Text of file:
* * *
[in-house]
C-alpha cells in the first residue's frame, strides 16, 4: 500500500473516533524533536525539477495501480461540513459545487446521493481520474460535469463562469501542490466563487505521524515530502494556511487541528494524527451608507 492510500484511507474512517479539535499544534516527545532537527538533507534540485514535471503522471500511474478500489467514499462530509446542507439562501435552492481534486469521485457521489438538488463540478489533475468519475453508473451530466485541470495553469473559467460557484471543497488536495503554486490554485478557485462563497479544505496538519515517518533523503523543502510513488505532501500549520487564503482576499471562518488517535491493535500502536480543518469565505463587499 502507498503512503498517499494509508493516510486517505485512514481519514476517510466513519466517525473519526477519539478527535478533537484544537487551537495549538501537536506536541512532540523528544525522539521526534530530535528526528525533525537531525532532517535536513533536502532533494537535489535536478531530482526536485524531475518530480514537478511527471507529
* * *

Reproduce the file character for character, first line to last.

[in-house]
C-alpha cells in the first residue's frame, strides 16, 4: 500500500473516533524533536525539477495501480461540513459545487446521493481520474460535469463562469501542490466563487505521524515530502494556511487541528494524527451608507 492510500484511507474512517479539535499544534516527545532537527538533507534540485514535471503522471500511474478500489467514499462530509446542507439562501435552492481534486469521485457521489438538488463540478489533475468519475453508473451530466485541470495553469473559467460557484471543497488536495503554486490554485478557485462563497479544505496538519515517518533523503523543502510513488505532501500549520487564503482576499471562518488517535491493535500502536480543518469565505463587499 502507498503512503498517499494509508493516510486517505485512514481519514476517510466513519466517525473519526477519539478527535478533537484544537487551537495549538501537536506536541512532540523528544525522539521526534530530535528526528525533525537531525532532517535536513533536502532533494537535489535536478531530482526536485524531475518530480514537478511527471507529